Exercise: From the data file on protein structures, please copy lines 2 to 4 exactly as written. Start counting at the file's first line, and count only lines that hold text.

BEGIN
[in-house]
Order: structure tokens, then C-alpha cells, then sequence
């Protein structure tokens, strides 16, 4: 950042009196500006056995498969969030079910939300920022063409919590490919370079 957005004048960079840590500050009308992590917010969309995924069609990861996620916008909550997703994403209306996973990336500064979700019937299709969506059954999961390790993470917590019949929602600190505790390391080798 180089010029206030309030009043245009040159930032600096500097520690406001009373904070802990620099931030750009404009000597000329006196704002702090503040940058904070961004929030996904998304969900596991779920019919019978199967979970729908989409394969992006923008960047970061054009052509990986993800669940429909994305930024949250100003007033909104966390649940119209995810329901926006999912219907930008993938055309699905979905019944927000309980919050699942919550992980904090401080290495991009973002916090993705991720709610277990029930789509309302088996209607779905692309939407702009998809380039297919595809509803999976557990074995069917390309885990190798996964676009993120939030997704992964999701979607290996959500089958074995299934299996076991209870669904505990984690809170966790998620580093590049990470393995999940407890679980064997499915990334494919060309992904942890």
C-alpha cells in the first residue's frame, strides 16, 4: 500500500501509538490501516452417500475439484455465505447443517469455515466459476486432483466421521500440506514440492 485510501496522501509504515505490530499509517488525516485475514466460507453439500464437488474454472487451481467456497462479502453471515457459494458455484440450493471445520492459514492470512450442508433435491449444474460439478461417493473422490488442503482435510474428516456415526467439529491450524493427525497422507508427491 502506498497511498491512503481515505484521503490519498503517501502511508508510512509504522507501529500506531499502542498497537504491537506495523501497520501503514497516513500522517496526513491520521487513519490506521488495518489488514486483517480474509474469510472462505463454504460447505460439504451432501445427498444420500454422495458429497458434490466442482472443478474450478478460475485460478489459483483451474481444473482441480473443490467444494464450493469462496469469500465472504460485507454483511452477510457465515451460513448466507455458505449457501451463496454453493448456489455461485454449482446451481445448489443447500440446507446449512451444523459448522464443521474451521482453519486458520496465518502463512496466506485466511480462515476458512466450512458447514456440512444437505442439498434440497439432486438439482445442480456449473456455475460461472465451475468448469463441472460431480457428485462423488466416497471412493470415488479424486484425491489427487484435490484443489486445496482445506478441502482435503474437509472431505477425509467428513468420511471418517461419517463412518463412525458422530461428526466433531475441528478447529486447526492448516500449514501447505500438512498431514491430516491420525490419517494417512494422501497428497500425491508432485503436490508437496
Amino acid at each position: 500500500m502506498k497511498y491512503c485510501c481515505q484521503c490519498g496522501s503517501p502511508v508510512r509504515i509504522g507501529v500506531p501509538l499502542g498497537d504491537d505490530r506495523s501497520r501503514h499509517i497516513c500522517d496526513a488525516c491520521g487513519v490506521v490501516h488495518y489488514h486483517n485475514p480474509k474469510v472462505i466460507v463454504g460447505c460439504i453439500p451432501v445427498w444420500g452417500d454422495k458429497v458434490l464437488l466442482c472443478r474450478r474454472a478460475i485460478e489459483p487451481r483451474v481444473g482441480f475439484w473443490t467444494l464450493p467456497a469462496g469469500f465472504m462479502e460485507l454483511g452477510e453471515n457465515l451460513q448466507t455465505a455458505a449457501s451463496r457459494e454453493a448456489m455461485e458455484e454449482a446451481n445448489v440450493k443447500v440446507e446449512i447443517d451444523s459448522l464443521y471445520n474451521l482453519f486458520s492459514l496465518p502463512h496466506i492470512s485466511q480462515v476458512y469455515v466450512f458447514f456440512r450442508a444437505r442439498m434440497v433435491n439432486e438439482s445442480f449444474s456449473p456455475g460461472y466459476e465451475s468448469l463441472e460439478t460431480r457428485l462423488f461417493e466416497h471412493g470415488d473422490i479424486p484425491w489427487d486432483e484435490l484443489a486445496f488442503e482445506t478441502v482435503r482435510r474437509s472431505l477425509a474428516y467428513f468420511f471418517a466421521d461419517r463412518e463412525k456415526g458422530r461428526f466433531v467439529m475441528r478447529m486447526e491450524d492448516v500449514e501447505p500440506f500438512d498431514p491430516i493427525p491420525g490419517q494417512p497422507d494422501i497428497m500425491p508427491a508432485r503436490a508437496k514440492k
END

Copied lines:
Order: structure tokens, then C-alpha cells, then sequence
């Protein structure tokens, strides 16, 4: 950042009196500006056995498969969030079910939300920022063409919590490919370079 957005004048960079840590500050009308992590917010969309995924069609990861996620916008909550997703994403209306996973990336500064979700019937299709969506059954999961390790993470917590019949929602600190505790390391080798 180089010029206030309030009043245009040159930032600096500097520690406001009373904070802990620099931030750009404009000597000329006196704002702090503040940058904070961004929030996904998304969900596991779920019919019978199967979970729908989409394969992006923008960047970061054009052509990986993800669940429909994305930024949250100003007033909104966390649940119209995810329901926006999912219907930008993938055309699905979905019944927000309980919050699942919550992980904090401080290495991009973002916090993705991720709610277990029930789509309302088996209607779905692309939407702009998809380039297919595809509803999976557990074995069917390309885990190798996964676009993120939030997704992964999701979607290996959500089958074995299934299996076991209870669904505990984690809170966790998620580093590049990470393995999940407890679980064997499915990334494919060309992904942890």
C-alpha cells in the first residue's frame, strides 16, 4: 500500500501509538490501516452417500475439484455465505447443517469455515466459476486432483466421521500440506514440492 485510501496522501509504515505490530499509517488525516485475514466460507453439500464437488474454472487451481467456497462479502453471515457459494458455484440450493471445520492459514492470512450442508433435491449444474460439478461417493473422490488442503482435510474428516456415526467439529491450524493427525497422507508427491 502506498497511498491512503481515505484521503490519498503517501502511508508510512509504522507501529500506531499502542498497537504491537506495523501497520501503514497516513500522517496526513491520521487513519490506521488495518489488514486483517480474509474469510472462505463454504460447505460439504451432501445427498444420500454422495458429497458434490466442482472443478474450478478460475485460478489459483483451474481444473482441480473443490467444494464450493469462496469469500465472504460485507454483511452477510457465515451460513448466507455458505449457501451463496454453493448456489455461485454449482446451481445448489443447500440446507446449512451444523459448522464443521474451521482453519486458520496465518502463512496466506485466511480462515476458512466450512458447514456440512444437505442439498434440497439432486438439482445442480456449473456455475460461472465451475468448469463441472460431480457428485462423488466416497471412493470415488479424486484425491489427487484435490484443489486445496482445506478441502482435503474437509472431505477425509467428513468420511471418517461419517463412518463412525458422530461428526466433531475441528478447529486447526492448516500449514501447505500438512498431514491430516491420525490419517494417512494422501497428497500425491508432485503436490508437496